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Rivera says Panthers' special teams better despite shaky preseason

Rivera says unit better despite a shaky effort in Panthers preseason

jperson@charlotteobserver.comSeptember 5, 2012 

The Panthers made improving their special teams a major offseason focus.

At times during the preseason, it was hard to tell.

The Panthers gave up a 90-yard touchdown return to Houston’s Trindon Holliday on their first kickoff of the preseason. In their final exhibition last week at Pittsburgh, the Panthers allowed Chris Rainey to bring back two punts for long touchdowns, although both were called back on holding penalties.

Despite the coverage issues, coach Ron Rivera said he feels “much better” about the team’s special teams core compared to last season, when the Panthers ranked near the bottom in nearly every category.

The Panthers overhauled the unit. They brought in Richard Rodgers, Rivera’s teammate at Cal, to assist special teams coordinator Brian Murphy.

They signed three free agents – fullback Mike Tolbert, safety Haruki Nakamura and linebacker Kenny Onatolu – to add proven players to the coverage and return teams. They drafted Arkansas punt returner Joe Adams in the fourth round to replace Armanti Edwards, who averaged just 5.5 yards a return in 2011.

And they went with a youth movement at punter and kicker, releasing punter Jason Baker in the offseason and Olindo Mare last month to make room for first-year players Brad Nortman and Justin Medlock.

Panthers general manager Marty Hurney said Nortman and Medlock won their jobs in large part because of their leg strength. In some cases, Nortman’s foot has been too strong.

“Our punter does such a good job of driving the ball. He’s hitting 60-yard balls,” Nakamura said Tuesday. “You don’t want to say he’s outkicking his coverage because we have some pretty good coverage players.

“That’s just a matter of being more disciplined. Seeing where the ball is landing, see where the returner’s heading before he catches the ball because on a longer kick we’re going to have to adjust our lanes.”

Rivera was not alarmed by the long runbacks by the Steelers’ Rainey because in both cases the Panthers had someone in position to make the play before he was pulled down by a Pittsburgh player, drawing penalties.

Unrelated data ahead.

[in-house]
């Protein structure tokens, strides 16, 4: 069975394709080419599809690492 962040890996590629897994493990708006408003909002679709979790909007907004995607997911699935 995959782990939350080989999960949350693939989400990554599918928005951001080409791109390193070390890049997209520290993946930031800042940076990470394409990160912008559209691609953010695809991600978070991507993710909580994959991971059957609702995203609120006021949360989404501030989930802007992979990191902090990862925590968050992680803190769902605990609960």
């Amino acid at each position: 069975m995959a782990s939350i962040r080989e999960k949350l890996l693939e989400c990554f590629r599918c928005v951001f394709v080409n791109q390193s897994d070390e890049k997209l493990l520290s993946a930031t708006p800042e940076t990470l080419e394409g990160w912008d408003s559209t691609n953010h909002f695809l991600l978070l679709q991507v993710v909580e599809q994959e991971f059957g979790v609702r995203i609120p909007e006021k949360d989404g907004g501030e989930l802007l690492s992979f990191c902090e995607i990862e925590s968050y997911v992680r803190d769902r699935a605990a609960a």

“We did miss a couple tackles, but the primary guy was the guy who got pulled out of the way and it’s unfortunate,” Rivera said. “You don’t want those things to happen and those are things that we most certainly looked at and stress and try to get corrected.”

Several of the coverage team members against Pittsburgh have since been released.

Safety Reggie Smith, another offseason acquisition with a strong special teams background, was among the cuts last week. Instead of keeping Smith, the Panthers traded a future seventh-round pick for San Francisco safety Colin Jones, whom Rivera called a “special teams fiend.”

“I tend to think I’m pretty fast. I just like running down the field,” Jones said. “If I could pick a job, it would be playing special teams in the NFL. That’s what I like to do.”

Onatolu, who played on Murphy’s special teams for two years in Minnesota, also has a passion for it. That’s why he had trouble watching the coverage breakdowns against Pittsburgh – penalties or not – while watching the game from Charlotte, where he was rehabbing a hamstring injury.

“That definitely doesn’t sit well with me, even when I was on my couch watching the game on TV,” said Onatolu, who has returned to practice. “I was a little disappointed in that. Guys like me and (backup linebacker) Jordan Senn, we take it to heart.”

Senn’s 11 special teams tackles last season were second on the team. Senn was one of the few consistent contributors to a unit that, like the Panthers’ defense, was decimated by injuries.

The Panthers gave up a franchise-worst three punt returns for touchdowns, including an 89-yarder by Arizona’s Patrick Peterson that was the difference in a 28-21, Week 1 loss.

The Panthers want to avoid a similar start this year with their new punter. Nakamura, the starting free safety who will continue to play special teams, said Nortman needs to keep booming punts.

Nakamura is confident the coverage guys will catch up.

“For a kid to be kicking it that far with confidence, he could be our biggest weapon on our team,” Nakamura said. “You emphasize changing the field. And the one way you change the field, you’ve got to have a good kick. And he’s kicking it 60 yards in the air. You can’t get much better than that.”

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